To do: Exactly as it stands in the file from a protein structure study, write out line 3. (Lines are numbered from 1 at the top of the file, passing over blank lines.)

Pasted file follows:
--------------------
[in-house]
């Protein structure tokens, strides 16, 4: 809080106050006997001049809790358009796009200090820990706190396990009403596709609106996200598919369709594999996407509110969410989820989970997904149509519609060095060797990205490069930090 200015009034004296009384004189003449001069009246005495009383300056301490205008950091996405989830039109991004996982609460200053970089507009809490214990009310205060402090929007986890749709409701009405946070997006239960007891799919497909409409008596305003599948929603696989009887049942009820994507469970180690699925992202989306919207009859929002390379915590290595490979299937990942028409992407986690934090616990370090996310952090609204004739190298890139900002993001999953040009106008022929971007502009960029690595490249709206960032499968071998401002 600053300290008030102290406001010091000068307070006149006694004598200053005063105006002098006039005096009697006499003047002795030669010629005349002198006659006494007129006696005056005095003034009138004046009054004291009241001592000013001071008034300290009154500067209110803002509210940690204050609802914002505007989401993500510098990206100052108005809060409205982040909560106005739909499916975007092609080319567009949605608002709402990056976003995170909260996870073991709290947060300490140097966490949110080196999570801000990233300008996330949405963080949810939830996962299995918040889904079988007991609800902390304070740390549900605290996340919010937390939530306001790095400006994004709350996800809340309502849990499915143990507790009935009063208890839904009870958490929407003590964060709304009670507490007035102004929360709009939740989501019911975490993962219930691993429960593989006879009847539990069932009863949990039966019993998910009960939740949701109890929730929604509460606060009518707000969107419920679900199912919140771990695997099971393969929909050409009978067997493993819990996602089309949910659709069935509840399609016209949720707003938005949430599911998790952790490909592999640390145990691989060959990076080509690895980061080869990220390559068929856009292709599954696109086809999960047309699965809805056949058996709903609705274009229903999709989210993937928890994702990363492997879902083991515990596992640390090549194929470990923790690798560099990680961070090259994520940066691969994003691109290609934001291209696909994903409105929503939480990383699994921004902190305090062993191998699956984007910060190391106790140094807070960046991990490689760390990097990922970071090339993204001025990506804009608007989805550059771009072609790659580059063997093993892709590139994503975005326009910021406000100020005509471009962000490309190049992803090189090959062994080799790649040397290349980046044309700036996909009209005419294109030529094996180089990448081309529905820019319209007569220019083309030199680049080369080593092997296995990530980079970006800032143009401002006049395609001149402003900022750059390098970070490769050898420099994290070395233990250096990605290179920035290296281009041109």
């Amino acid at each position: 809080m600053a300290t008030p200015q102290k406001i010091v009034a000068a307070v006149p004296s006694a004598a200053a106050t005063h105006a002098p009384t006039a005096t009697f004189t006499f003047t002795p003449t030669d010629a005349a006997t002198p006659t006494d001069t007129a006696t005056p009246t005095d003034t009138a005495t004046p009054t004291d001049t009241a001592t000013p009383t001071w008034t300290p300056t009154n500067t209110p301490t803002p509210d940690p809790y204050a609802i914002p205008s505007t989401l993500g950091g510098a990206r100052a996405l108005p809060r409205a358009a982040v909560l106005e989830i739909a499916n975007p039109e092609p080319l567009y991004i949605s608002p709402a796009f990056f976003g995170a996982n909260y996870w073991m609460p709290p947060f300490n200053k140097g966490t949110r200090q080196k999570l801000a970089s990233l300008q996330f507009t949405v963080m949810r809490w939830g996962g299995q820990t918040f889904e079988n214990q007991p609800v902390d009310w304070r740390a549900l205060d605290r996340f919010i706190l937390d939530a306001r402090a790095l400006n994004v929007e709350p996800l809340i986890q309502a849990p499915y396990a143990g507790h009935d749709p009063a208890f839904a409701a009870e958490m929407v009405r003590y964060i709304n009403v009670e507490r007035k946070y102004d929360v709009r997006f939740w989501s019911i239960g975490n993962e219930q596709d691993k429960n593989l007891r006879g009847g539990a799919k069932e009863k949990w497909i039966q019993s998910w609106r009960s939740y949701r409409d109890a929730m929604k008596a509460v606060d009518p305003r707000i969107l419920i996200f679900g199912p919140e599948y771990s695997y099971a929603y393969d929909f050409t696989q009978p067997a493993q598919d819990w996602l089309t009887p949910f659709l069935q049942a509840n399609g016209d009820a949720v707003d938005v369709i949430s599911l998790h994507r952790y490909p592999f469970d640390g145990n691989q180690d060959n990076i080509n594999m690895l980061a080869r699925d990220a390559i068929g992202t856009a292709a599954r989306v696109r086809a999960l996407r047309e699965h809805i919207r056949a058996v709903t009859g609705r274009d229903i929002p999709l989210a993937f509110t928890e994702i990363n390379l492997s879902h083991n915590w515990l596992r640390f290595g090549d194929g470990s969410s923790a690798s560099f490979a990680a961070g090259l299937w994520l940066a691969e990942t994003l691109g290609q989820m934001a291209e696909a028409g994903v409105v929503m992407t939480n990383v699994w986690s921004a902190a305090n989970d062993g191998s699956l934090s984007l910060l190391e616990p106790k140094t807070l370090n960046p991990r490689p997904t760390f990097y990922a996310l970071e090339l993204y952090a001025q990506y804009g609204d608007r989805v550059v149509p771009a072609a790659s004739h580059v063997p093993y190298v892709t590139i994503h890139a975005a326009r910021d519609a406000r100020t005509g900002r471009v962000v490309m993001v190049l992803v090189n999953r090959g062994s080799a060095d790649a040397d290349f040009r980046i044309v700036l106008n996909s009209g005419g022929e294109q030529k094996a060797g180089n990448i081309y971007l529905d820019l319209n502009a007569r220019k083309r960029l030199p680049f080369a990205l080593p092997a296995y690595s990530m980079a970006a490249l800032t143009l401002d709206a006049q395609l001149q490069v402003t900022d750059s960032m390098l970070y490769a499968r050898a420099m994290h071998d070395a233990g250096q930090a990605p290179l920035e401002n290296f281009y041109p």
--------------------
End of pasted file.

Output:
């Amino acid at each position: 809080m600053a300290t008030p200015q102290k406001i010091v009034a000068a307070v006149p004296s006694a004598a200053a106050t005063h105006a002098p009384t006039a005096t009697f004189t006499f003047t002795p003449t030669d010629a005349a006997t002198p006659t006494d001069t007129a006696t005056p009246t005095d003034t009138a005495t004046p009054t004291d001049t009241a001592t000013p009383t001071w008034t300290p300056t009154n500067t209110p301490t803002p509210d940690p809790y204050a609802i914002p205008s505007t989401l993500g950091g510098a990206r100052a996405l108005p809060r409205a358009a982040v909560l106005e989830i739909a499916n975007p039109e092609p080319l567009y991004i949605s608002p709402a796009f990056f976003g995170a996982n909260y996870w073991m609460p709290p947060f300490n200053k140097g966490t949110r200090q080196k999570l801000a970089s990233l300008q996330f507009t949405v963080m949810r809490w939830g996962g299995q820990t918040f889904e079988n214990q007991p609800v902390d009310w304070r740390a549900l205060d605290r996340f919010i706190l937390d939530a306001r402090a790095l400006n994004v929007e709350p996800l809340i986890q309502a849990p499915y396990a143990g507790h009935d749709p009063a208890f839904a409701a009870e958490m929407v009405r003590y964060i709304n009403v009670e507490r007035k946070y102004d929360v709009r997006f939740w989501s019911i239960g975490n993962e219930q596709d691993k429960n593989l007891r006879g009847g539990a799919k069932e009863k949990w497909i039966q019993s998910w609106r009960s939740y949701r409409d109890a929730m929604k008596a509460v606060d009518p305003r707000i969107l419920i996200f679900g199912p919140e599948y771990s695997y099971a929603y393969d929909f050409t696989q009978p067997a493993q598919d819990w996602l089309t009887p949910f659709l069935q049942a509840n399609g016209d009820a949720v707003d938005v369709i949430s599911l998790h994507r952790y490909p592999f469970d640390g145990n691989q180690d060959n990076i080509n594999m690895l980061a080869r699925d990220a390559i068929g992202t856009a292709a599954r989306v696109r086809a999960l996407r047309e699965h809805i919207r056949a058996v709903t009859g609705r274009d229903i929002p999709l989210a993937f509110t928890e994702i990363n390379l492997s879902h083991n915590w515990l596992r640390f290595g090549d194929g470990s969410s923790a690798s560099f490979a990680a961070g090259l299937w994520l940066a691969e990942t994003l691109g290609q989820m934001a291209e696909a028409g994903v409105v929503m992407t939480n990383v699994w986690s921004a902190a305090n989970d062993g191998s699956l934090s984007l910060l190391e616990p106790k140094t807070l370090n960046p991990r490689p997904t760390f990097y990922a996310l970071e090339l993204y952090a001025q990506y804009g609204d608007r989805v550059v149509p771009a072609a790659s004739h580059v063997p093993y190298v892709t590139i994503h890139a975005a326009r910021d519609a406000r100020t005509g900002r471009v962000v490309m993001v190049l992803v090189n999953r090959g062994s080799a060095d790649a040397d290349f040009r980046i044309v700036l106008n996909s009209g005419g022929e294109q030529k094996a060797g180089n990448i081309y971007l529905d820019l319209n502009a007569r220019k083309r960029l030199p680049f080369a990205l080593p092997a296995y690595s990530m980079a970006a490249l800032t143009l401002d709206a006049q395609l001149q490069v402003t900022d750059s960032m390098l970070y490769a499968r050898a420099m994290h071998d070395a233990g250096q930090a990605p290179l920035e401002n290296f281009y041109p």